What I’ve been reading lately – books by people named Penny

You know how humans are apt to generalize out of the particular? Well, I recently read books by two people named Penny (Penny Reid and Penny Watson, to be specific), and now my brain thinks that all books by people named Penny are likely to be awesome. I try to remind my brain that an author’s name does not have direct bearing on a given book’s chances of being awesome, but my brain does not listen.

First up is Penny Watson’s Apples Should be Red. 

Recipe for Thanksgiving Dinner:

Start with sixty-two year old politically incorrect, chain-smoking, hard-cussing curmudgeon.
Add fifty-nine year old sexually-repressed know-it-all in pearls.
Throw in a beer can-turkey, a battle for horticultural supremacy, and nudist next-door neighbor.
Serve on paper plates, garnished with garden gnome.
Tastes like happily ever after.

The romance genre has a diversity problem, and it isn’t just one of race and class. While there has definitely been a shift over the past fifteen years or so to allow a wider age range of heroines (used to be they were all 17-21, give or take, and now they’re closer to 24-34, give or take), it would be easy, looking exclusively at romance fiction, to assume that heroes need to be in their 30s and that there’s no such thing as romance after 40. That really is a pile of malarkey, and I’m thrilled that Penny Watson decided to tell the story of these two characters in their golden years.

Apples Should Be Red is the story of a Martha Stewartesque woman thrown together with a grumpy, garden-savvy Jeff Bridgesish guy, except that the story is way more wonderful than that sounds. For starters, Tom and Bev are more well-rounded than their summaries might imply. Bev is not just a post-menopausal widow who can decorate the hell out of anything; she’s also a woman healing from several decades of bad marriage, a woman whose motherhood and wifehood has eclipsed her sense of self for so long that she’s a little lost. Tom is not just an antisocial old coot with a flourishing vegetable garden and a disdain for the trappings of femininity; he’s also an incredibly smart dude who prefers making things with his hands to theorizing, an independent man who is able to learn the value of flowers and neighbors. These two characters come alive through strong writing, snappy dialogue, and masterful plotting. The result is both laugh out loud funny and poignant; and it’s sexy as hell. I highly recommend this book, and I can’t wait to read more books by Penny Watson (especially Lumberjack in Love, which sounds right up my alley.)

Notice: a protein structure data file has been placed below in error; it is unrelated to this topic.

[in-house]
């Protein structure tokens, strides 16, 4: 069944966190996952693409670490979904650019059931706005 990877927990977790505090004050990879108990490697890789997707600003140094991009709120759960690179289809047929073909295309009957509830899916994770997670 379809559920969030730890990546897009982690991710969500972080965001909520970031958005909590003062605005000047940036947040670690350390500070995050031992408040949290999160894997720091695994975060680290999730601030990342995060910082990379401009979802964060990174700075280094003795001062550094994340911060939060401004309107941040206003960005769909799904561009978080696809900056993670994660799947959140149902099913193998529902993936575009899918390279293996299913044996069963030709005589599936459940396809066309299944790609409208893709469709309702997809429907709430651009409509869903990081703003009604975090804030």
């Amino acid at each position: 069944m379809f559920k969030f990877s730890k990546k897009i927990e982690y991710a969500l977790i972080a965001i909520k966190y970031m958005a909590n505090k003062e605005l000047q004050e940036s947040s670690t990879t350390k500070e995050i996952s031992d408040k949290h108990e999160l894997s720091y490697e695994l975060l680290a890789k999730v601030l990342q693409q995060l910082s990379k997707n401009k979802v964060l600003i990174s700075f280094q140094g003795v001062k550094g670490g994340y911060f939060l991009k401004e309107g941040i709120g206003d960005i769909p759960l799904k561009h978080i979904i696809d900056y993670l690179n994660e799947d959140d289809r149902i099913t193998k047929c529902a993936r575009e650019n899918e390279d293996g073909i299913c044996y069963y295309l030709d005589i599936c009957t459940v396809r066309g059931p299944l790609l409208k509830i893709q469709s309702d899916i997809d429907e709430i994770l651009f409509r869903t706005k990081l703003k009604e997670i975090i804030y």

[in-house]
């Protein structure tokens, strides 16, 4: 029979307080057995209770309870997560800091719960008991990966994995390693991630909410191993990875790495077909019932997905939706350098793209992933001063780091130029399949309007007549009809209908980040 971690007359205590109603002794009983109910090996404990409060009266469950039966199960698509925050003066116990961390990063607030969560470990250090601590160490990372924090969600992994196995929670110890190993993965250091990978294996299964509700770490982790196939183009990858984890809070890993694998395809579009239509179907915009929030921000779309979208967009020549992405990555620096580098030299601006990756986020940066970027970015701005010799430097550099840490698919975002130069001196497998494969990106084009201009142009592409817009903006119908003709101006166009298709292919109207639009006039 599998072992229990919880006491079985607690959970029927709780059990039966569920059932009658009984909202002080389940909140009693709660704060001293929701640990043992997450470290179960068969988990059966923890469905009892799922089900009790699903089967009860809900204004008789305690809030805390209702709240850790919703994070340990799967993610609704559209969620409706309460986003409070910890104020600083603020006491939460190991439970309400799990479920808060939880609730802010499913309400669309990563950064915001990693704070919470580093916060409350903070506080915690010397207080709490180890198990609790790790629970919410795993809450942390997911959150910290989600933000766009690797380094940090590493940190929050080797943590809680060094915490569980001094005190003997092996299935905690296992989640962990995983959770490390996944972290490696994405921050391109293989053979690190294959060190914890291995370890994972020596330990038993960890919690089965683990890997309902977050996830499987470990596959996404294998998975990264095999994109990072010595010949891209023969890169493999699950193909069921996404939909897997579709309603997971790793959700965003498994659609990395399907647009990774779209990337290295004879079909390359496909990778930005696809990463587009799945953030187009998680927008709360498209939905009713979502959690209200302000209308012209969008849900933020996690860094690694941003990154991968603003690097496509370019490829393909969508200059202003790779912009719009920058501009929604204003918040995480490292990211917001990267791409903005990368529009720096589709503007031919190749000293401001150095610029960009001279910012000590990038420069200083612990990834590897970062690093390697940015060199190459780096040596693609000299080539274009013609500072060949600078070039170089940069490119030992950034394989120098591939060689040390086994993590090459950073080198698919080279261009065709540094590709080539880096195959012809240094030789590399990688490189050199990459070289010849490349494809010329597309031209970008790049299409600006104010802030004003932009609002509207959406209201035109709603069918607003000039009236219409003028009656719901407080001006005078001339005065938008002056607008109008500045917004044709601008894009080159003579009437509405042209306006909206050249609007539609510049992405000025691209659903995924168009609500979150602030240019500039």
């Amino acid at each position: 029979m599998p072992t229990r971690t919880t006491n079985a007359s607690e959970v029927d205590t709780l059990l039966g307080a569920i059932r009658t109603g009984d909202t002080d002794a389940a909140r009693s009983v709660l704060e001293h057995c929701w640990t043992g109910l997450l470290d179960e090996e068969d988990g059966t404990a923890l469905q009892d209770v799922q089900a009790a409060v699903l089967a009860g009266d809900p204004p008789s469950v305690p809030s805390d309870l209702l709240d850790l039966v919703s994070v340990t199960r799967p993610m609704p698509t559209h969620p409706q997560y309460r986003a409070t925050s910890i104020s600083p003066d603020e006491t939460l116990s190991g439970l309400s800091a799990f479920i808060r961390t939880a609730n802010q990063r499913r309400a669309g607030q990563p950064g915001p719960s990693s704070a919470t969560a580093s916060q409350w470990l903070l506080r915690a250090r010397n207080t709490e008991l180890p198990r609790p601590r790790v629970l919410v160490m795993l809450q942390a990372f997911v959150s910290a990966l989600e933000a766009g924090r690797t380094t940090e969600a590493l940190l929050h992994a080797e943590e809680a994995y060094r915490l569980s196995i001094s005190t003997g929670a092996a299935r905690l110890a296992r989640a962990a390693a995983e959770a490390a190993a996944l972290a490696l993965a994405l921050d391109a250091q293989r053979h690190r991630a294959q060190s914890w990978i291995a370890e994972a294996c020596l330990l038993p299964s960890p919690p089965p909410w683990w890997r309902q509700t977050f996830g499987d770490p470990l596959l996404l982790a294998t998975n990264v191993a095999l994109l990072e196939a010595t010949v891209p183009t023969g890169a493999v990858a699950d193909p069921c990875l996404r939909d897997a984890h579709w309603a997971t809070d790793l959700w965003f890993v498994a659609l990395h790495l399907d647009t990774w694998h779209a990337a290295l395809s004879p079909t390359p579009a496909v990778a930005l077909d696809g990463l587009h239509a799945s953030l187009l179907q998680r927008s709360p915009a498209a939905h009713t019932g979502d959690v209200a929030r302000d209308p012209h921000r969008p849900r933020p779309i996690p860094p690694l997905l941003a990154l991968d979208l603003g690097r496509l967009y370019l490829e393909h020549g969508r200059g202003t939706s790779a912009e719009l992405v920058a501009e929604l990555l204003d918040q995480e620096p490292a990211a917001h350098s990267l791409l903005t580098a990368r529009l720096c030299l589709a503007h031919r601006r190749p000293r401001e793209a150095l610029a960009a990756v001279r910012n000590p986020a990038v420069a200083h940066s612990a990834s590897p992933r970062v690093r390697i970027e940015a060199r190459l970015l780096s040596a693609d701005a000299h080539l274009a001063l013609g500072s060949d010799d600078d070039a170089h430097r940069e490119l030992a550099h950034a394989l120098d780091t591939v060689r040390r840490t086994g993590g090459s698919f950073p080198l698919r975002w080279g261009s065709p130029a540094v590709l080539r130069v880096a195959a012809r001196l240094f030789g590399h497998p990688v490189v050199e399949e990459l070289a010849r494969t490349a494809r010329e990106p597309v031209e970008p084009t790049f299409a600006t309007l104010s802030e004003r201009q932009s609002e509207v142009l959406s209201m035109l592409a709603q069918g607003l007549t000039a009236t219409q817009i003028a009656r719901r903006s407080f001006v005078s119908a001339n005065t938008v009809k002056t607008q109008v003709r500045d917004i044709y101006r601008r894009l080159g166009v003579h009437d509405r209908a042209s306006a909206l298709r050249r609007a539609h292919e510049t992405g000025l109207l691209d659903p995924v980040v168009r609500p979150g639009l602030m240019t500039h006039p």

I participated in DABWAHA this year, and was intrigued by a number of the books included in the original 64, including Penny Reid’s Neanderthal Seeks Human (Knitting in the City #1). 

There are three things you need to know about Janie Morris: 1) She is incapable of engaging in a conversation without
volunteering TMTI (Too Much Trivial Information), especially when she is unnerved, 2) No one unnerves her more than Quinn Sullivan, and 3) She doesn’t know how to knit.